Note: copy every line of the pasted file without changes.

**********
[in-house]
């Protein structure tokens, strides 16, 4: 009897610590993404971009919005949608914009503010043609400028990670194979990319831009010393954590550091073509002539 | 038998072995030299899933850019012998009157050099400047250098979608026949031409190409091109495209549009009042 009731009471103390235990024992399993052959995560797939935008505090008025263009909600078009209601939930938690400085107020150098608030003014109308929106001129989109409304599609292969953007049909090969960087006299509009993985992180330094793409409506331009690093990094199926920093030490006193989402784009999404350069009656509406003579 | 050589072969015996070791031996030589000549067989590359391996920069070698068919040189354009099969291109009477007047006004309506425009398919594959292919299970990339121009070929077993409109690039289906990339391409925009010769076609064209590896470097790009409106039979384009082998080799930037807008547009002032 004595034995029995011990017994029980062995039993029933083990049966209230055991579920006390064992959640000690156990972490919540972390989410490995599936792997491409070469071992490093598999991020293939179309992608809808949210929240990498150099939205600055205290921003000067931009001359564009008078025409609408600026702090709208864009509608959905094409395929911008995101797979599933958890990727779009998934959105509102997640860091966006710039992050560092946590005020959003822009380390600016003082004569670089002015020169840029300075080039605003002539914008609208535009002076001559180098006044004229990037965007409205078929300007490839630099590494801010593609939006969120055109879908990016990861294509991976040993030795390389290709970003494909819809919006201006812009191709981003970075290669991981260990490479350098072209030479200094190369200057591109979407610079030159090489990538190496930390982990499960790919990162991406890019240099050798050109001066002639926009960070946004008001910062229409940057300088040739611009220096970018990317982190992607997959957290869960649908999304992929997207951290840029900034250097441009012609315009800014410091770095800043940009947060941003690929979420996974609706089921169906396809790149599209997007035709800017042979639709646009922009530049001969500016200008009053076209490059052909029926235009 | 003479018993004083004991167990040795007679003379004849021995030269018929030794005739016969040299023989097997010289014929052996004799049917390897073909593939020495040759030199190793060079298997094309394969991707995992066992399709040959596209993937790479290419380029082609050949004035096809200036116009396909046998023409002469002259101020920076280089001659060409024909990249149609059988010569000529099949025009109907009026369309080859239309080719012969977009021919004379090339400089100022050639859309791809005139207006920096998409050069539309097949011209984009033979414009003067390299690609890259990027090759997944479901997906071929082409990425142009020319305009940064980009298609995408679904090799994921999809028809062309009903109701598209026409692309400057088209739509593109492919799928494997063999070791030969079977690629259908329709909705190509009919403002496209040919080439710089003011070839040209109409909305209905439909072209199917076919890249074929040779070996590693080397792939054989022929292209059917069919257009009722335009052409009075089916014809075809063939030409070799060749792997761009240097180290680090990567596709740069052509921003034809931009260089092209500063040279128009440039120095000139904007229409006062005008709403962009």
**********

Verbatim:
[in-house]
């Protein structure tokens, strides 16, 4: 009897610590993404971009919005949608914009503010043609400028990670194979990319831009010393954590550091073509002539 | 038998072995030299899933850019012998009157050099400047250098979608026949031409190409091109495209549009009042 009731009471103390235990024992399993052959995560797939935008505090008025263009909600078009209601939930938690400085107020150098608030003014109308929106001129989109409304599609292969953007049909090969960087006299509009993985992180330094793409409506331009690093990094199926920093030490006193989402784009999404350069009656509406003579 | 050589072969015996070791031996030589000549067989590359391996920069070698068919040189354009099969291109009477007047006004309506425009398919594959292919299970990339121009070929077993409109690039289906990339391409925009010769076609064209590896470097790009409106039979384009082998080799930037807008547009002032 004595034995029995011990017994029980062995039993029933083990049966209230055991579920006390064992959640000690156990972490919540972390989410490995599936792997491409070469071992490093598999991020293939179309992608809808949210929240990498150099939205600055205290921003000067931009001359564009008078025409609408600026702090709208864009509608959905094409395929911008995101797979599933958890990727779009998934959105509102997640860091966006710039992050560092946590005020959003822009380390600016003082004569670089002015020169840029300075080039605003002539914008609208535009002076001559180098006044004229990037965007409205078929300007490839630099590494801010593609939006969120055109879908990016990861294509991976040993030795390389290709970003494909819809919006201006812009191709981003970075290669991981260990490479350098072209030479200094190369200057591109979407610079030159090489990538190496930390982990499960790919990162991406890019240099050798050109001066002639926009960070946004008001910062229409940057300088040739611009220096970018990317982190992607997959957290869960649908999304992929997207951290840029900034250097441009012609315009800014410091770095800043940009947060941003690929979420996974609706089921169906396809790149599209997007035709800017042979639709646009922009530049001969500016200008009053076209490059052909029926235009 | 003479018993004083004991167990040795007679003379004849021995030269018929030794005739016969040299023989097997010289014929052996004799049917390897073909593939020495040759030199190793060079298997094309394969991707995992066992399709040959596209993937790479290419380029082609050949004035096809200036116009396909046998023409002469002259101020920076280089001659060409024909990249149609059988010569000529099949025009109907009026369309080859239309080719012969977009021919004379090339400089100022050639859309791809005139207006920096998409050069539309097949011209984009033979414009003067390299690609890259990027090759997944479901997906071929082409990425142009020319305009940064980009298609995408679904090799994921999809028809062309009903109701598209026409692309400057088209739509593109492919799928494997063999070791030969079977690629259908329709909705190509009919403002496209040919080439710089003011070839040209109409909305209905439909072209199917076919890249074929040779070996590693080397792939054989022929292209059917069919257009009722335009052409009075089916014809075809063939030409070799060749792997761009240097180290680090990567596709740069052509921003034809931009260089092209500063040279128009440039120095000139904007229409006062005008709403962009």